Czech Labor Office says it cannot tell municipalities how to award housing benefits
As of May, when an amendment to the law on aid to those in material distress took effect, municipalities, not the state's Labor Offices, have been tasked with deciding on whether to accept or reject applications for housing benefits. Municipalities around the country have begun using these new powers and the number of rejected applications for these benefits is rising.
According to recent estimates just of those municipalities followed by the media, a total of 1 028 applications have been rejected so far - which will have a direct impact on almost 2 000 persons who have, therefore, lost their housing. News server Romea.cz asked Zdeňka Cibulková, director of the Social Affairs Department of the General Directorate of the Labor Office of the Czech Republic, what position the Labor Office is taking on this situation and what persons whose applications are rejected are supposed to do.
Q: If a person living in a residential hotel applies for housing benefits and the municipality rejects them, what is the next move they should make?
A: The client does not ask the municipality for its binding decision, the Labor Office (Úřad práce - ÚP) of the Czech Republic does. The municipality sends its binding decision, whether acceptance or rejection (per Section 33 paragraph 6 of Act No. 111/2006 Coll., on aid to those in material distress, as amended by Act No. 252/2014 Coll.) to the relevant contact workplace of the ÚP. If a municipality issues a rejection, or does not issue any decision at all, it must initiate social work with the person concerned immediately. The ÚP then issues a decision to withdraw the housing benefit and delivers that decision to the client. If people have questions about what to do next, they should contact the local authority and the ÚP. While the ÚP does not have the power to tell municipalities how they are to make these decisions, it is prepared to collaborate on finding the optimal solution for these clients. For example, the ÚP can make it possible for them to increase their chances on the labor market, by which I mean, for example, the opportunity to work in a short-term job in the form of public benefit work or socially useful jobs through which they can gain practical experience, reacquire work habits, etc. Another option is to assign the client to a project aiming to support the employment of a specific target group at risk of long-term unemployment, and therefore social exclusion, or into re-qualification.
Q: What can the ÚP specifically do for those whose applications are rejected? What does your aid for these people look like in practice?
A: Social workers of the local authority are providing, with the framework of their social work, social counseling, and they should aid citizens in finding housing when they are incapable of finding new housing themselves. As I said, the ÚP is prepared to offer clients a helping hand through the instruments of the active employment policy, as well as exceptional immediate aid benefits. In this regard the ÚP and the municipalities intensively collaborate with social service providers and other NGOs and nonprofits involved in the legal and social protection of children, human rights, etc. These all jointly offer services to clients. The decision as to whether to take advantage of those services is ultimately up to the clients themselves. As an example, I can say there is close collaboration between the Agency for Social Inclusion, the Platform for Social Housing, which coordinates the aid of NGOs in certain localities, and the ÚP.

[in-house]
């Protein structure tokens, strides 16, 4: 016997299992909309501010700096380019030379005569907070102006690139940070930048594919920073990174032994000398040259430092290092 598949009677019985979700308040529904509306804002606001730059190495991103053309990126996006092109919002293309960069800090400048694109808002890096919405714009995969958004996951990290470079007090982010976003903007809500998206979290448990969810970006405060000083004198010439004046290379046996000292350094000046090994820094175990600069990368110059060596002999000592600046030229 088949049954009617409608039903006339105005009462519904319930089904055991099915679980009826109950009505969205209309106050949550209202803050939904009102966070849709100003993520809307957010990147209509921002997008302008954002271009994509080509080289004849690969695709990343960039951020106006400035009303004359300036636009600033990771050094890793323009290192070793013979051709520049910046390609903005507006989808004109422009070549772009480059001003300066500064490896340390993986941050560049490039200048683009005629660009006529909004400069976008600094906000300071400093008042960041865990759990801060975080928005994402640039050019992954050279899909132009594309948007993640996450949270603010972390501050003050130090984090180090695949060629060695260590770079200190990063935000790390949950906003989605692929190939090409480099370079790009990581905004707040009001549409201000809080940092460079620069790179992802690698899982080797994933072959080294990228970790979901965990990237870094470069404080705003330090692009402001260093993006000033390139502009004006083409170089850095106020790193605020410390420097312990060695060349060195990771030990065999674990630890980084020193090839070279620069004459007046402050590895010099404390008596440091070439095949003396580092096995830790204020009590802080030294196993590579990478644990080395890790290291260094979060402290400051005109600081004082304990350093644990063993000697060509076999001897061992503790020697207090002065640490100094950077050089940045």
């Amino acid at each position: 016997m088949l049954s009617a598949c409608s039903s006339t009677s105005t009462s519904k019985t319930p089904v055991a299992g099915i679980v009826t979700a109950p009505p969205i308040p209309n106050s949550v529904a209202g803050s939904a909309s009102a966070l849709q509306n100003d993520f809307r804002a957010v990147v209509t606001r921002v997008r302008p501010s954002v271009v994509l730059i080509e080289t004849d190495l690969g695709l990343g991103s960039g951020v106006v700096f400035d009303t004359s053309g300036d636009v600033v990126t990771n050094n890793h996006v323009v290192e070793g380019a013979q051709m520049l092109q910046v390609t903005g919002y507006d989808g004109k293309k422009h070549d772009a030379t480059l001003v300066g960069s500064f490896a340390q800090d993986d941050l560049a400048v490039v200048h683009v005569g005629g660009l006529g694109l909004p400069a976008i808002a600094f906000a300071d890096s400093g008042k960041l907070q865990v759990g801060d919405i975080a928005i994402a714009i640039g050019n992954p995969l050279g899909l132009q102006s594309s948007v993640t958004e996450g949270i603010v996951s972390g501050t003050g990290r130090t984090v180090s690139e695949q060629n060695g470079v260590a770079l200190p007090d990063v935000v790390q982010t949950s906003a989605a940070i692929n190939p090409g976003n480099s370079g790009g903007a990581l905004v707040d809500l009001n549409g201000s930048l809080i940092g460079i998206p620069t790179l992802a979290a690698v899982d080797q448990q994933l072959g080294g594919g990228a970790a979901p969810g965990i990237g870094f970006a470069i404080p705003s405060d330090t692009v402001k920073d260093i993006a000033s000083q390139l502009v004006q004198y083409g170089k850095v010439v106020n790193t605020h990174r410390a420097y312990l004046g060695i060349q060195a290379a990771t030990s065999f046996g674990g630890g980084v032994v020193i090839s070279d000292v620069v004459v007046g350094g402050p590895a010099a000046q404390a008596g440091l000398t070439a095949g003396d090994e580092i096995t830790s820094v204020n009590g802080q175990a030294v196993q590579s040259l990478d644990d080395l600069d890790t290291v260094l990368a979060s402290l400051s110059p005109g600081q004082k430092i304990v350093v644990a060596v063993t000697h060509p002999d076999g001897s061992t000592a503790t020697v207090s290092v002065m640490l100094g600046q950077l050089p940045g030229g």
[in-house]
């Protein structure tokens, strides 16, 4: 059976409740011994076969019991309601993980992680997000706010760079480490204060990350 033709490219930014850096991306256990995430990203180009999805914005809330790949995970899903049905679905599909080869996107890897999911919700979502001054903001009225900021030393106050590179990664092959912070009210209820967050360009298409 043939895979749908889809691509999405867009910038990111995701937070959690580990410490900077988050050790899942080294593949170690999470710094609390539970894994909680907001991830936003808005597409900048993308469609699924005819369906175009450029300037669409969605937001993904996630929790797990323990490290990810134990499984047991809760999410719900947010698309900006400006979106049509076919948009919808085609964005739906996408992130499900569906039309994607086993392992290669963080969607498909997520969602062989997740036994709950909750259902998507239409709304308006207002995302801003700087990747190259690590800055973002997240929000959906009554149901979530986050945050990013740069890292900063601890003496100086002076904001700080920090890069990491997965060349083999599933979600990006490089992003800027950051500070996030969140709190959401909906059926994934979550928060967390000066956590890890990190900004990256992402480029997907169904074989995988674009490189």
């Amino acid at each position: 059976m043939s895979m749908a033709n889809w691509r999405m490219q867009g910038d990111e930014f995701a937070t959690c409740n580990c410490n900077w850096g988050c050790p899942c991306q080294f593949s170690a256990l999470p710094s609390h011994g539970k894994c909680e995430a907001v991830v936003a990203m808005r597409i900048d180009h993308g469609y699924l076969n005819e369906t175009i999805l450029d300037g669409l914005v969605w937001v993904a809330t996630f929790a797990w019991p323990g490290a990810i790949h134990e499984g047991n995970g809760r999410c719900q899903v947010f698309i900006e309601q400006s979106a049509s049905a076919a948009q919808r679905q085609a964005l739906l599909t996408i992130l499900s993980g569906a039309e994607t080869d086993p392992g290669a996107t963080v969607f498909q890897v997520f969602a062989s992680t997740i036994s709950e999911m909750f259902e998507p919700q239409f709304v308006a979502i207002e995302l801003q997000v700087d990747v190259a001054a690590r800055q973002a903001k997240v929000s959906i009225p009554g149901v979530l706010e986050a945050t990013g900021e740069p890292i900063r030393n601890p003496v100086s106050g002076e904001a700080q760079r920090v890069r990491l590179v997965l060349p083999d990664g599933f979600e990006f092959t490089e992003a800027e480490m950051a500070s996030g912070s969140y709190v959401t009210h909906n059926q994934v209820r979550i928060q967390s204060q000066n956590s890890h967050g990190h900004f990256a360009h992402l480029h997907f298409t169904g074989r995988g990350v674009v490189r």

Q: What will you recommend to a person whose application is rejected in terms of options?
A: The result of such a rejection should be targeted social work with the client and subsequently the securing of new, dignified, standard housing for the welfare recipient, primarily in cases of families with children. If a client finds such standard housing, then he or she can, if he or she meets the conditions, draw both on housing benefits and on housing subsidies. The ÚP can send both kinds of these benefits directly to the account of the landlord.
Q: When a person applies for the extraordinary immediate aid benefit, what happens next?
A: The client can use that benefit to pay for accommodation in the facility that the municipality rejected the housing benefits application for. This is a one-time benefit that the ÚP can award three times in a row. However, it cannot replace the housing benefit - it is supposed to aid people in making it through the most complicated time and facilitate their having the time to find other housing.
Q: The extraordinary immediate aid benefit can only be disbursed three times in a row, and what then if the person is has not yet found new housing?
A: Aid in the housing area is an agenda within the purview of the municipality, not the ÚP. As I said, the ÚP can aid clients, for example, through the active employment policy instruments and can therefore appropriately complement the activity of the municipality.
Q: What is your assessment of this situation overall - how many people is the ÚP able to assist?
A: Please see the previous answers - the ÚP cannot do anything outside the legal framework.
Q: Isn't the ÚP afraid that hundreds of people might actually end up "on the street"?
A: The ÚP does the utmost to prevent such situations arising. It informs the municipality in advance of the need to address the situation by taking advantage of the available social services. The ÚP has also informed its clients in advance who have long been living in residential hotels, and has done its best to prepare them for what might happen should it be no longer possible for them to draw on the housing benefit for that kind of facility.
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